Manipulating serotonin can promote healthy repair in chronic liver disease

November 28, 2011

(Medical Xpress) -- Publishing in the leading medical journal Nature Medicine, a team led by Newcastle University academics have identified serotonin receptors which can be targeted with drugs to enhance the natural healing properties of the liver.

In liver disease, extent of depends on the balance between the generation of and the regeneration of new . In a significant minority of people who get injury to their organs instead of repairing them, they form scars. This can progress to chronic liver disease and cirrhosis where the scarring is so extensive the liver is unable to clean blood or produce vital hormones and clotting factors. Liver scars also provide an ideal environment for the development of cancers.

Publishing in Nature Medicine and showcased in Nature Research Highlights, the paper describes how working in mouse models the team were able to tip this balance to favour healthy and block scarring by manipulating the actions of serotonin - the “happy” drug.

Normally when a liver is injured – by a virus such as Hepatitis C or B, by alcohol, environmental factors or by a metabolic or autoimmune condition – specialised blood cells known as platelets make general repairs and secrete serotonin.

However, the team found that when scar-forming cells - Hepatic stellate cells (HSC) – are present they are instructed by the serotonin to make more scar tissue and switch off the healthy regeneration.
Identifying the receptor called 5-HT2B through which serotonin instructs the scar forming cells to switch off regeneration, they found that this resulted in less scarring and more regeneration.

Of the work funded by the Medical Research Council and the Wellcome Trust, lead author, Professor Derek Mann said; “These are promising results in mouse models of liver disease and suggest that chemicals targeting 5-HT2B , which are currently in clinical trials for mood disorders and pulmonary hypertension might also have an application in the treatment of .”

The group believe the mechanism may also be found in other organs and offers an exciting opportunity for study in the future.

More information: Stimulating healthy tissues regeneration by targeting the 5-HT2B receptor in chronic liver disease, Derek A Mann et al. Nature Medicine.10.1038/10.1038/nm.2490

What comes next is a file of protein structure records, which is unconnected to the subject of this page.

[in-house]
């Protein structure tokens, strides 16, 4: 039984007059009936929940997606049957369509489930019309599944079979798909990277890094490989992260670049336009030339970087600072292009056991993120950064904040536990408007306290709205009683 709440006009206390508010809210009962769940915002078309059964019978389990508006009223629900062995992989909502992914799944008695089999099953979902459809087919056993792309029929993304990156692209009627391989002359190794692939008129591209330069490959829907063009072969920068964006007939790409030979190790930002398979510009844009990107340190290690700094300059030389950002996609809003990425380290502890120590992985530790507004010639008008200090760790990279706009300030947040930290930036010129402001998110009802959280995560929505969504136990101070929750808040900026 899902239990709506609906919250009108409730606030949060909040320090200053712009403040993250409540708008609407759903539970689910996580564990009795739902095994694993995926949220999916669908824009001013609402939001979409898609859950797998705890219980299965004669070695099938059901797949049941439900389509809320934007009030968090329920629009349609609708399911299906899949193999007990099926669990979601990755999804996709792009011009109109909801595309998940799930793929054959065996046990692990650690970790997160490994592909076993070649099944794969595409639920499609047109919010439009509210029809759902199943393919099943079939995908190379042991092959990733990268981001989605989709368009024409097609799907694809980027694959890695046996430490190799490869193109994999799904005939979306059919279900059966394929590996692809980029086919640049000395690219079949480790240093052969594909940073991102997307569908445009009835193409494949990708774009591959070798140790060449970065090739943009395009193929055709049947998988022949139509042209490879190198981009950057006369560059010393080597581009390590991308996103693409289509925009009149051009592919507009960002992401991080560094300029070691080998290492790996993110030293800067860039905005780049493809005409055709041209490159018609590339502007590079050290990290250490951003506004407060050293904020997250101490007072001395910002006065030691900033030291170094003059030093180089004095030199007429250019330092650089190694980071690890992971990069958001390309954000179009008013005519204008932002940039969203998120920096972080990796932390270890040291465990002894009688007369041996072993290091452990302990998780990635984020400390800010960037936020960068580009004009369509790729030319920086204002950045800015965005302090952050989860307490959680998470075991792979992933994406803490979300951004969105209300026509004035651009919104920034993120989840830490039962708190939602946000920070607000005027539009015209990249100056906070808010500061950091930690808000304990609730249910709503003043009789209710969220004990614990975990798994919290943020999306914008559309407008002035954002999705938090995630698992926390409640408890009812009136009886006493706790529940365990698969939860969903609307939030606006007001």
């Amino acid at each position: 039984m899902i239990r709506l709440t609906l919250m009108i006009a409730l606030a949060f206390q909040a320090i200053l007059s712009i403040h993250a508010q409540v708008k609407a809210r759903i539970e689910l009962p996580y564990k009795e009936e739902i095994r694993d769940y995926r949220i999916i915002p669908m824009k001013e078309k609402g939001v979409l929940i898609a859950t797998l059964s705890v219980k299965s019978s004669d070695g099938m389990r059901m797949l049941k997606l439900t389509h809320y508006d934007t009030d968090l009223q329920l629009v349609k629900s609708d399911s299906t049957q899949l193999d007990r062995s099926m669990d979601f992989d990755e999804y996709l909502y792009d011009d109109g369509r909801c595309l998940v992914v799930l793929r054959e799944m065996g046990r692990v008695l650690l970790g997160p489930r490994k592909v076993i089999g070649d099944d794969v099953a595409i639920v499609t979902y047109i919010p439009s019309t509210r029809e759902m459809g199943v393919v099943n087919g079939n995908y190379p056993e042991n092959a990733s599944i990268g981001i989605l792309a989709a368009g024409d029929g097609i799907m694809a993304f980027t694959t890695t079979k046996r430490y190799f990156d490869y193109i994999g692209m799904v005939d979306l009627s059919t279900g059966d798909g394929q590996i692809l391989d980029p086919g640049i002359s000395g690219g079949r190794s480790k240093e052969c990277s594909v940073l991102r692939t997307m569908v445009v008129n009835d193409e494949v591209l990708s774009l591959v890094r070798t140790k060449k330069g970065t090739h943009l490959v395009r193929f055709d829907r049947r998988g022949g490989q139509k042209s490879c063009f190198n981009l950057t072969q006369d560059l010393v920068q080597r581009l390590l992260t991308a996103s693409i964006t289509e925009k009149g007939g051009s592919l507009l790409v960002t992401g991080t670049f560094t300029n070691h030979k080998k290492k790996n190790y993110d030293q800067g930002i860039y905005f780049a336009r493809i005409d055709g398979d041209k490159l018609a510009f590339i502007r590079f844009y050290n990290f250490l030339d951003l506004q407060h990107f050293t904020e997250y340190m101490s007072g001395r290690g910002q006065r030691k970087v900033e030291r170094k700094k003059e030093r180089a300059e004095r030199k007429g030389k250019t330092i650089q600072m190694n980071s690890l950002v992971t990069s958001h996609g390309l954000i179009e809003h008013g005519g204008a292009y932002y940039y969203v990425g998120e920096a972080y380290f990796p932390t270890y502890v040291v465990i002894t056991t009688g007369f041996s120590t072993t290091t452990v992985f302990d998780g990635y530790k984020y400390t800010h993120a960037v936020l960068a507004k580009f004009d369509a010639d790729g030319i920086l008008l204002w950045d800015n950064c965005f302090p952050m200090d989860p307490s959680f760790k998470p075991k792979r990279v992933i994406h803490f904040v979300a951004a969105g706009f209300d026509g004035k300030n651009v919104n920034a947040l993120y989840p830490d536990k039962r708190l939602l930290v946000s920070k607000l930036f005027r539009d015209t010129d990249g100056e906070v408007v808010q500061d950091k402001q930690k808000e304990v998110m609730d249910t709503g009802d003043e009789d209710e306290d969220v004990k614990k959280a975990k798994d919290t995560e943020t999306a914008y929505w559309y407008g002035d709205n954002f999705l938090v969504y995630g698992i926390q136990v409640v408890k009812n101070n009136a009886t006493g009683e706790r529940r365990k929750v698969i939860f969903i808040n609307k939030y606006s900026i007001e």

Related Stories

Recommended for you

New 'Tissue Velcro' could help repair damaged hearts

August 28, 2015

Engineers at the University of Toronto just made assembling functional heart tissue as easy as fastening your shoes. The team has created a biocompatible scaffold that allows sheets of beating heart cells to snap together ...

Fertilization discovery: Do sperm wield tiny harpoons?

August 26, 2015

Could the sperm harpoon the egg to facilitate fertilization? That's the intriguing possibility raised by the University of Virginia School of Medicine's discovery that a protein within the head of the sperm forms spiky filaments, ...

Research identifies protein that regulates body clock

August 26, 2015

New research into circadian rhythms by researchers at the University of Toronto Mississauga shows that the GRK2 protein plays a major role in regulating the body's internal clock and points the way to remedies for jet lag ...

1 comment

Adjust slider to filter visible comments by rank

Display comments: newest first

ziphead
not rated yet Nov 28, 2011
Should people on SSRI with liver condition worry? The thing is, if you prevent reuptake, you prevent it everywhere.

And we do know that majority of serotonin is produced in GI tract (not CNS) and subsequently deactivated in liver as it passes through.

Please sign in to add a comment. Registration is free, and takes less than a minute. Read more

Click here to reset your password.
Sign in to get notified via email when new comments are made.